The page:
While it’s natural to think of heat and melting as a solution to icy, wintery conditions, when it comes to ice dams, warmth is the culprit.
An ice dam is a chunk of ice that forms along the outer boundaries of your roof. As long as the entire roof stays frozen, the dam is no problem. But when the roof warms, higher points may melt away ice and snow, while the lower overhangs stay frozen. This can cause water to pool behind the dam, eventually soaking into your roof, ceilings and walls. That’s when the real problems begin, including costly damage that is difficult to repair. Avoid disaster this winter by following these tips.
Keep It Cold
As thawing and refreezing is the cause of an ice dam, keeping a cold roof can prevent ice dams from forming in the first place.
Close up Attic Bypasses
Warm air leaks from our homes into the attic and to the roof a variety of ways. Be mindful of cracks around lighting fixtures and in drywall, uninsulated access hatches and undampened chimneys.
Insulate Your Attic
Make sure you have at least twelve inches of insulation in your attic. If you measure less than that, consider hiring a company to blow in more insulation. This will keep your home more energy efficient and help lower your heating bill, too!
Add or Maintain Roof and Soffit Vents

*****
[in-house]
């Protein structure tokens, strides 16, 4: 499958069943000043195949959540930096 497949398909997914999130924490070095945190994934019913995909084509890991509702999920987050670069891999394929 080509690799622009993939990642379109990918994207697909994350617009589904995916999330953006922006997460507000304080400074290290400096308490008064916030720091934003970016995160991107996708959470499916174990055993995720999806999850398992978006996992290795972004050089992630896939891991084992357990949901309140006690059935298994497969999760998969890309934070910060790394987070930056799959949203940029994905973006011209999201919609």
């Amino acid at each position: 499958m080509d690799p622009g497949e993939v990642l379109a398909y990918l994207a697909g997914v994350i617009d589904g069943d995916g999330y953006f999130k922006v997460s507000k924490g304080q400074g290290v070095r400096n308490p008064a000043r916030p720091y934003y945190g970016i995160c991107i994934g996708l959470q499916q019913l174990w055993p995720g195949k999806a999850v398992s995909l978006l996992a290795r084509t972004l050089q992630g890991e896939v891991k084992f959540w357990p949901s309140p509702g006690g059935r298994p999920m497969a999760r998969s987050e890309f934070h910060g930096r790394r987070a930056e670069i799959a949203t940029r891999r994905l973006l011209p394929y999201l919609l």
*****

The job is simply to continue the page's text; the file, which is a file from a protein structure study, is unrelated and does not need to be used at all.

The vents you see under the eaves around your house are another piece of the puzzle in terms of keeping your attic and roof cold. These vents draw in cold outside air, keep circulation moving and maintain cool temps in the attic. Make sure your roof has vents for every other roof rafter, or one square foot of vent for every 300 square foot of attic floor area.
Addressing Problem Areas
You’ve done all you can to keep your roof cold and you still can’t seem to prevent ice dams? That can happen, in long, extra stormy winters, and on particularly tricky roof sections, like roof valleys or segments that absorb a lot of warming sun during the winter. How do you prevent ice dams under these circumstances?
Rake the Snow off Your Roof
A snow rake is an aluminum scraper on a telescoping aluminum pole, available at most hardware stores. Use a snow rake to pull snow down from the roof, before it has the chance to melt and refreeze into an ice dam. You need to rake soon after snowfall, and this method only works with single story homes, but can be very effective.
Sometimes, heat is the answer. Tough spots like roof valleys might call for the installation of heat cables, which warm consistently to melt snow and ice and prevent an ice dam before it even starts.
Ice Dam 911
You’ve done everything you can to prevent an ice dam and yet—here you are, with ice dams. If you note no leaks in your house, you may not need do anything. If you do see signs of water damage, and you can’t safely remove the ice with a rake, you may have to call a roofing company for assistance. Climbing on your frozen roof to try to deal with the situation yourself is just plain not safe!
Editor’s note: This story was originally published February 2020.